August 21, 2012 – Kankakee, Ill…It’s a gland that sits in the front part of the neck, but it cannot be seen or felt. It’s shaped like a butterfly and produces hormones that regulate the rate of metabolism of carbohydrates, proteins, and fats; growth and development; and physical and mental development and function. These are the big and important jobs of the thyroid gland.
September is National Thyroid Cancer Awareness Month, and the professionals at the Regional Cancer Center of Provena St. Mary’s Hospital are raising awareness for this disease. Not only is thyroid cancer one of the few cancers that has increased in incidence over recent years, it tends to be diagnosed at a younger age than most other adult cancers.
This year, the American Cancer Society estimates that about 56,460 cases of thyroid cancer will be diagnosed (43,210 in women and 13,250 in men) and that 80 percent of those patients will be under 65 years of age.
“The chance of being diagnosed with thyroid cancer is now more than twice what it was in 1990,” says Patrick L. McGinnis, M.D., from Provena St. Mary’s Regional Cancer Center.“This rise is due in part to the increased use of thyroid ultrasound, which can detect small nodules on the thyroid gland that might not otherwise have been found in the past.”
Thyroid nodules are growths (lumps and bumps) in the thyroid gland. Over 95 percent of thyroid nodules are benign (not cancerous). While they can develop at any age, they occur most commonly in adults.
Dr. McGinnis continues, “The average person who has a thyroid nodule may experience some warning signs, such as a lump in the front of the neck, hoarseness, a cough, and/or difficulty speaking, swallowing, or breathing.” Dr. McGinnis is board certified in medical oncology and hematology.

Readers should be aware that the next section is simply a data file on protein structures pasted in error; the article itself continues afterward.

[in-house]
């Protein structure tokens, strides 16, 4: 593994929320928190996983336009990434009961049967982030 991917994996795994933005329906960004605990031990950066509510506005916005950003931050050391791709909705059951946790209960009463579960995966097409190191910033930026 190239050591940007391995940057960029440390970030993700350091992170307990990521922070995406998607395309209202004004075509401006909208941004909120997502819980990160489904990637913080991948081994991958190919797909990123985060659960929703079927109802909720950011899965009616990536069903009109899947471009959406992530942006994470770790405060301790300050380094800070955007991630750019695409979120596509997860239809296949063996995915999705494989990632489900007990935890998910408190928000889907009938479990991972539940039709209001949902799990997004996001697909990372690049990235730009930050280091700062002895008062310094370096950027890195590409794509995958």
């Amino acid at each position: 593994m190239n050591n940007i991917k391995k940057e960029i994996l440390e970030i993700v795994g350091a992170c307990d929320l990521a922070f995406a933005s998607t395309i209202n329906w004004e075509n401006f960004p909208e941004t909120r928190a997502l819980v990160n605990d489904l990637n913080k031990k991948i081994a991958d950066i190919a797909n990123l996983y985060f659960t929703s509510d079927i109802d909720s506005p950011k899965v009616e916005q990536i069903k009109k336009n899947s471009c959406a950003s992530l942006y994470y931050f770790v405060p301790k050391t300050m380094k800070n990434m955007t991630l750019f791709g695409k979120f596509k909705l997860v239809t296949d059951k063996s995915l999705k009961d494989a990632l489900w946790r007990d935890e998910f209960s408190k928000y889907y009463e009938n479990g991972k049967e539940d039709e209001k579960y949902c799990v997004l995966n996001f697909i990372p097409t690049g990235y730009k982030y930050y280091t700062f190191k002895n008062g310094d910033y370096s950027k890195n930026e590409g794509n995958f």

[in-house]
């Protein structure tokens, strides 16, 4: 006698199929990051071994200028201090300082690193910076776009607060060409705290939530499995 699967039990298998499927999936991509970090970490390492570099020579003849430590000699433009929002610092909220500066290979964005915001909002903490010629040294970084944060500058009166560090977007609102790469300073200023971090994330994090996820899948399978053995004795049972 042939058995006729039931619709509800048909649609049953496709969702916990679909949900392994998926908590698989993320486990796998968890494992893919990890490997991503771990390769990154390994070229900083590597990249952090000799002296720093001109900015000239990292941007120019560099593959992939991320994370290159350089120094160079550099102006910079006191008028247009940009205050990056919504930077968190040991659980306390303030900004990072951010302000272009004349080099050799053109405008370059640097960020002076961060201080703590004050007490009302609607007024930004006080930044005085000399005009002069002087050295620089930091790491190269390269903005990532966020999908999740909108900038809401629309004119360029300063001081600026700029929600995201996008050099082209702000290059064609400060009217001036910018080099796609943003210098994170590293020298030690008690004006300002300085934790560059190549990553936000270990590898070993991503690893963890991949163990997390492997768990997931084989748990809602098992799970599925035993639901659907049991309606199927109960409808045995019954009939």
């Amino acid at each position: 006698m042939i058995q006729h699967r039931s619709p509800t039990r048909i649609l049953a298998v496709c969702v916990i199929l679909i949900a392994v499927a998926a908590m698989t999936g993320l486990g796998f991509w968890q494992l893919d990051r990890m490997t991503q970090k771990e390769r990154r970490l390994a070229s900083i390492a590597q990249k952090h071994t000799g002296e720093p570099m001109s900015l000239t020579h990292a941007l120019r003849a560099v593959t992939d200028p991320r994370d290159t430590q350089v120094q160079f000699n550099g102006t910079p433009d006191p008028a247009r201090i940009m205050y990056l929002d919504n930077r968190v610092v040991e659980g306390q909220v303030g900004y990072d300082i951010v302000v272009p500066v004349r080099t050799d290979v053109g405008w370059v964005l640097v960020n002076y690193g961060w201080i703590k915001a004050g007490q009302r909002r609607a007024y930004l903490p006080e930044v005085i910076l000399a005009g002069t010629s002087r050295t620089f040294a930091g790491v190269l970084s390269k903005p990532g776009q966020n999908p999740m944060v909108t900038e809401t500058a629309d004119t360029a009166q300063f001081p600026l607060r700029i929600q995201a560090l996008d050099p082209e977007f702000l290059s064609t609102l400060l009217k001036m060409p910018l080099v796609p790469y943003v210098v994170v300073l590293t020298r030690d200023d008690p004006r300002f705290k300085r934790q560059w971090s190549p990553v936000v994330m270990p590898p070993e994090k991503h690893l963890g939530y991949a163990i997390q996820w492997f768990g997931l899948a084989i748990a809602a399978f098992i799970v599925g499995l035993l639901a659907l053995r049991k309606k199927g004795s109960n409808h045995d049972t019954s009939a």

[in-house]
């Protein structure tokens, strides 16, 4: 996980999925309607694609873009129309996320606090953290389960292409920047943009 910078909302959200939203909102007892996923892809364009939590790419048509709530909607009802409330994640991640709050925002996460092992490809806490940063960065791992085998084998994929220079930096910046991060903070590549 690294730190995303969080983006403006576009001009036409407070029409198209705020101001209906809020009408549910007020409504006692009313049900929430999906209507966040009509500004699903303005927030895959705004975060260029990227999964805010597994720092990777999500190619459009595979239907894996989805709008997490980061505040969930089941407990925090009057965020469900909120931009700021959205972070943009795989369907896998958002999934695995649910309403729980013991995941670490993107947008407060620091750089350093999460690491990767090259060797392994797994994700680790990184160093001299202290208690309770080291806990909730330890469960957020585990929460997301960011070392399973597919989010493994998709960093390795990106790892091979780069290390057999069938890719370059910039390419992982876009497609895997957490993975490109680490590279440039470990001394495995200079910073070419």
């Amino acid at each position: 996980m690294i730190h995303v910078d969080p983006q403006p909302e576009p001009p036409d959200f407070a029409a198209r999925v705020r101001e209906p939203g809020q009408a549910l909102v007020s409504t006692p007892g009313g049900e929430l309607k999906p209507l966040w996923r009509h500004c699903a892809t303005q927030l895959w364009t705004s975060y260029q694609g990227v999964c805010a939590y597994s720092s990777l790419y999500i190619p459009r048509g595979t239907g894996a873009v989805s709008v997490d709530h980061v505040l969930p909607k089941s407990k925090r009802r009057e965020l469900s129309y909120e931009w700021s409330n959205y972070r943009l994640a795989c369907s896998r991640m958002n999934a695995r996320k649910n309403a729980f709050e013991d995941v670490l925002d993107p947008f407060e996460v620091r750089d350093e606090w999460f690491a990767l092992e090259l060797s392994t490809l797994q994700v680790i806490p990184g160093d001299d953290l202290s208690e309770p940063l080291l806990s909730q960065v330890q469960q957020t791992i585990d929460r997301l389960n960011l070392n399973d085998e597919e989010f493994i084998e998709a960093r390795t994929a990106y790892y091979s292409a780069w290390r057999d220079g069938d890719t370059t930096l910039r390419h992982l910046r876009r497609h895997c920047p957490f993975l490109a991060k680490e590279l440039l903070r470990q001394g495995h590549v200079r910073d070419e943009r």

While it is not known why, thyroid cancer (like almost all diseases of the thyroid) occurs more frequently in women than in men. In fact, seven of 10 people diagnosed with thyroid cancer are females. And, while thyroid cancer can occur at any age, the risk peaks earlier for women, who are most often in their 40s or 50s when diagnosed. (Men tend to be diagnosed in their 60s or 70s.)
“Find it early. That’s the most important message about thyroid cancer,” notes Dr. McGinnis. “When detected early, most thyroid cancers are treatable, and outcomes are favorable.”
The risk of thyroid cancer is also increased for individuals who were exposed to large amounts of radiation during childhood or who received radiation treatment for medical problems in the head and neck area at a young age. For these patients, the cancer may not be diagnosed until 20 years or more after the radiation exposure.
The two most common types of thyroid cancer are papillary carcinoma and follicular carcinoma.
About 80 percent of thyroid cancers are the slow-growing papillary carcinomas, with follicular thyroid cancers accounting for up to 15 percent. Most of the time, both of these cancers can be treated successfully and are rarely fatal.
“Papillary and follicular thyroid cancers have a very high long-term survival rate – over 90 percent – especially when diagnosed early,” explains Dr. McGinnis.
The prognosis for any individual who is diagnosed with thyroid cancer depends on several factors, including the type of thyroid cancer, the tumor size, whether the disease has spread to other parts of the body, and the patient’s age at the time of diagnosis.
“Thyroid cancer is one of the most survivable cancers,” says Dr. McGinnis. “Treatment is tailored to individual circumstances and can include surgery (the first and most common treatment), radioactive iodine ablation, thyroid hormone therapy, external beam radiation, or chemotherapy. Treatment often utilizes two or more of these approaches.”
He continues, “Early detection and education for patients and caregivers are the keys to improving outcomes. Thyroid cancer requires lifelong monitoring as recurrences can occur even decades after the diagnosis and initial treatment.”